First - time mum Amutha Saravanan has a novel and yet very personal way of helping mums-to-be mark their pregnancy.
"I made belly pots as my baby grew, and want to do that for other mums too," says Ms Saravanan, 29, a part-time research associate, who enjoys pottery as a hobby.
"It is this experience I want to bring to expectant parents - to make a lasting memory and a product that outlives us and can be passed on to the next generation."
Belly pots are different from belly casting, where plaster is applied to the belly, left to dry, decorated and kept as a keepsake.
"I wanted something functional, hence the pots can double as dishes and bowls, depending on the stage of pregnancy when they are made," says Ms Saravanan.
"I plan to give these pots to my son, Dronan, when he grows up."
She uses clay and glazes, sourced from the UK, Australia and Canada that are non-toxic and lead free.
"Therefore, they are safe to handle, and are microwave, dishwasher and food safe as well," says Ms Saravanan.
The pots, however, are not suitable for baking in an oven as the sudden increase in temperature may cause them to crack.
She says that belly pot making is a pleasurable experience for mum, dad and baby.
"My baby reacted every time cool, refreshing clay was placed on my belly and when I enhanced the experience with soothing music.
It calmed me, and it calmed my baby," says Ms Saravanan.
Towards the later part of her pregnancy when she was unable to make the pots herself, her husband, Saravanan Manorkorum, helped shaped the clay on her belly.
They also wrote little notes of wisdom for Dronan on the back of the pots while decorating them.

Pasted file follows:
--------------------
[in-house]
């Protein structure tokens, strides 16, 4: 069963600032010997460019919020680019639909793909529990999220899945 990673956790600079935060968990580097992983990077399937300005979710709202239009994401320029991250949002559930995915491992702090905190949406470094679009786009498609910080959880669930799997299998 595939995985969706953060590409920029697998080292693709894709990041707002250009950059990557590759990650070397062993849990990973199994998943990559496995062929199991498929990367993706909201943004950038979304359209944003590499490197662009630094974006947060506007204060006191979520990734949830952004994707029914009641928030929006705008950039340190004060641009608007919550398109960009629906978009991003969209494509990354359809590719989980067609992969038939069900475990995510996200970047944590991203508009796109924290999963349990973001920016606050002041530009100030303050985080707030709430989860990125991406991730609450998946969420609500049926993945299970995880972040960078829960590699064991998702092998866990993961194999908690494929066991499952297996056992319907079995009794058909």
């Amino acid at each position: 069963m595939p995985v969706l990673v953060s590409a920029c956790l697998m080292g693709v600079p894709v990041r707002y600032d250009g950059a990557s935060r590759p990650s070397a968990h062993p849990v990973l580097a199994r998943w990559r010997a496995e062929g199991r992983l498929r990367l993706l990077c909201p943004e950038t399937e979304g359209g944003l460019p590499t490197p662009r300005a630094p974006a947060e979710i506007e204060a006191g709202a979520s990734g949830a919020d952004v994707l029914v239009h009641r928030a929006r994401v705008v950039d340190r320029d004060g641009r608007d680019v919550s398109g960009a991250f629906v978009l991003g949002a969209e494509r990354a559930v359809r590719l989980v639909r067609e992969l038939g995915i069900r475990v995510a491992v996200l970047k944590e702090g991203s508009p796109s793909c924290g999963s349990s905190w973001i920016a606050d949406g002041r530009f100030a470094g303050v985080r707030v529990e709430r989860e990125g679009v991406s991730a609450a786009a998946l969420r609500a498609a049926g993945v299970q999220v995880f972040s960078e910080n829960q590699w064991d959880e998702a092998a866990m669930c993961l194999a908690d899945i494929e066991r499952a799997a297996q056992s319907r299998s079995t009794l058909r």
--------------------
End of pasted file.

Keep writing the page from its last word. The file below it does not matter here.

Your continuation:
"When I recall the experience, I really treasure the moments, the quiet and the couple time we were able to share," says Ms Saravanan.
Making a belly pot can be a messy affair, so Ms Saravanan prefers that clients go to her home in Ang Mo Kio to get one done.
Ms Saravanan recommends that expectant mums make pots from six months onwards so that they can see a marked difference in the belly pots, unless they want to chart their journey from the beginning.
To make the belly pots, a sheet of clay is placed on the belly. Ms Saravanan recommends direct skin to clay contact, as the clay feels cool and refreshing to touch.
But for those who prefer less mess, she can place a layer of cling wrap on the belly before laying on the clay.
Husbands get involved by cutting the clay off their wives' bellies using the blunt side of a cutting tool.
Mums-to-be then sit back and relax for about 15 minutes while the clay dries up. At this stage, the couple are encouraged to write down their names, year and the number of weeks of pregnancy they are at on the pot.
When the clay has dried, Ms Saravanan lifts it off the belly. The couple can then decorate their belly pot, and then pick their glazes.
Each session takes about 90 minutes, and the pots will be ready in about four to six weeks' time.
Ms Saravanan explains that this is to allow sufficient time for the pot to dry, go through bisque firing, be glazed and go through another round of firing.
"After it is delivered to you, it is ready for use," she says.
Ms Saravanan charges S$180 for a pot or S$500 for a series of three.
"It is a wonderful opportunity for prenatal bonding. The experience is calming and an avenue for dads to be more involved in the pregnancy as well," says Ms Saravanan.
This article was first published on Oct 4, 2014.
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